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Now is the Best Time for a Bone Density Test
General Wellness

Now is the Best Time for a Bone Density Test

By Your Health Staff
Posted: June 3, 2024

When we’re young, our bones constantly change, with new bone growth replacing the old to keep bones strong. But as we get older, bone growth slows, and existing bones break down faster than new bones grow. People concerned about their bone health can consider taking a bone density test. This painless test is an X-ray study that provides information about your bone strength and thickness by measuring calcium and other bone minerals.

A common type of bone density test uses dual-energy X-ray absorptiometry (DXA or DEXA scan) to measure bone density in the spine, hips and wrists to determine whether you have osteopenia or osteoporosis.

“When you have lost some bone mineral density, and your bones are thinner than normal levels, you have osteopenia — which can be a precursor to a more severe condition called osteoporosis,” says Cherie Heard, Director of Radiology at Methodist South Hospital. “Osteoporosis is a more severe level of bone loss, and the bones may be brittle and can easily break. This places you at an increased risk of broken bones.”

Who’s at Risk for Bone Loss?

Women are four times more likely to develop osteopenia than men. In the United States, about 54% of postmenopausal women have osteopenia. Additionally, having a family history of osteopenia or osteoporosis can increase your risk for those conditions.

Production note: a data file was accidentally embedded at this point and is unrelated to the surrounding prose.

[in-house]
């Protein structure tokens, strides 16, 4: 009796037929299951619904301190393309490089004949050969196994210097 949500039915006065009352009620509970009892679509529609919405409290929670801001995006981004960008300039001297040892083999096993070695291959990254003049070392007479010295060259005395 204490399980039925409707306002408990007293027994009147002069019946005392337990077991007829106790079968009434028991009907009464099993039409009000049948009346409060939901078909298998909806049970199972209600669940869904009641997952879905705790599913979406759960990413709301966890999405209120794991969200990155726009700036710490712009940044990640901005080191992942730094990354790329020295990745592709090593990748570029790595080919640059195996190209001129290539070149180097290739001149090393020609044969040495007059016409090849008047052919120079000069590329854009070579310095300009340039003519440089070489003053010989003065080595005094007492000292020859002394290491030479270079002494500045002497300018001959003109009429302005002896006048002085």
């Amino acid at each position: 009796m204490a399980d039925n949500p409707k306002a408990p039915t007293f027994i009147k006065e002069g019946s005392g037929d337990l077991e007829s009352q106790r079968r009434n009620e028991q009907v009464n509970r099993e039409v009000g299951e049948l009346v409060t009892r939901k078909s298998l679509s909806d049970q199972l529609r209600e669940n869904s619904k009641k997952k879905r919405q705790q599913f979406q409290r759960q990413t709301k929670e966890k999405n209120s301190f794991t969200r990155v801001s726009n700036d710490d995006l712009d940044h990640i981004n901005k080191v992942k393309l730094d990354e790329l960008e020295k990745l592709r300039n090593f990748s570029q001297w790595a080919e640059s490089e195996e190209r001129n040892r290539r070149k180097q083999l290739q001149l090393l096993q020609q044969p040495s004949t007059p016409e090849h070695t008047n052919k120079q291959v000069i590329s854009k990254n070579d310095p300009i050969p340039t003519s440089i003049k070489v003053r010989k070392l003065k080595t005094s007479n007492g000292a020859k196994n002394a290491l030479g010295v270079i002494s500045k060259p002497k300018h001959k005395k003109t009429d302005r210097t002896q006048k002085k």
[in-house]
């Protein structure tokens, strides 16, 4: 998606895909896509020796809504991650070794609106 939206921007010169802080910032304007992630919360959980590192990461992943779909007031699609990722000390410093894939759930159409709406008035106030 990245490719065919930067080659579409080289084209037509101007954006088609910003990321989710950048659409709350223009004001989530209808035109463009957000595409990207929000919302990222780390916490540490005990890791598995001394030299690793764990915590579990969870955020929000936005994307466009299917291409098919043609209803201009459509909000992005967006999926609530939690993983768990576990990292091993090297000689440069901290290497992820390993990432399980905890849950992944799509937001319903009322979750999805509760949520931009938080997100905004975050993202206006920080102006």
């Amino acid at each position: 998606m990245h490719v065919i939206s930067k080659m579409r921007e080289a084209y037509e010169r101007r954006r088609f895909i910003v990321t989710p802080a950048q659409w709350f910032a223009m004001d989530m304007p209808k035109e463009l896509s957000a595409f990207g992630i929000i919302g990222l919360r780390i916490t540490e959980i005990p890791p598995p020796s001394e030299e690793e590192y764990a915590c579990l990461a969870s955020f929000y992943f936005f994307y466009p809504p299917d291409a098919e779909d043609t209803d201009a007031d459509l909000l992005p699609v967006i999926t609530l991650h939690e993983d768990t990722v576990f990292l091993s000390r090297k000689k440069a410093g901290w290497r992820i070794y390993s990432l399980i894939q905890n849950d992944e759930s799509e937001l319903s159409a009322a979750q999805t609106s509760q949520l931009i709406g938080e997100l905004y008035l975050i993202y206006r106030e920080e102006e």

Other risk factors include:

  • Being Asian or white
  • Being underweight or having small bones
  • Early menopause (before age 45)
  • Excessive alcohol use
  • Having hyperthyroidism
  • Smoking or tobacco use
  • Taking medications like corticosteroids, proton pump inhibitors or anticonvulsants

Worldwide, approximately 500 million people have osteoporosis. Approximately 1 in 3 women ages 50 and older will experience a fracture from osteoporosis during their lifetime.


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When to Start Scheduling Bone Density Tests

According to the U.S. Preventive Services Task Force, all women 65 or older should have a bone density scan. If you fall into any of the high-risk groups, even if you’re a man or a healthy young adult, you should talk with your primary care provider to determine your risk for osteopenia or osteoporosis. Make an appointment to get a bone density test if it’s recommended.

What’s a Bone Density Test Like?

For the bone density test, you’ll lie on your back on a table. While you’ll need to remove any metal objects like jewelry, you may not have to undress depending on which body parts are being scanned and what clothes you’re wearing. While lying on the table, a technologist scans you with the machine, which passes over you but won’t touch you.

“There really isn’t any kind of preparation for a DEXA scan, and you can eat and drink normally in the hours leading up to it,” Heard says. “Once the test  is completed, you can return home, go to work or resume your normal activities.”

Prevention is Key

If your bone density test reveals that you have osteopenia, it’s not too late to stop it from developing into osteoporosis. Although some factors are beyond your control, you can make lifestyle changes and take medications to lower your fracture risk and prevent you from losing more bone mass.

Your provider might suggest:

  • A healthy diet that includes low-fat dairy, vegetables and fruit for more calcium and vitamin D intake.
  • Quitting smoking and cutting down on alcohol use.
  • Regular, weight-bearing exercises, like walking or weight training to build bone and muscle strength.
  • Taking medication to help prevent further bone loss.

Methodist Le Bonheur Healthcare has Imaging & Diagnostic Center locations throughout the Memphis area. Call 901-516-9000 to schedule an appointment for a bone density scan.

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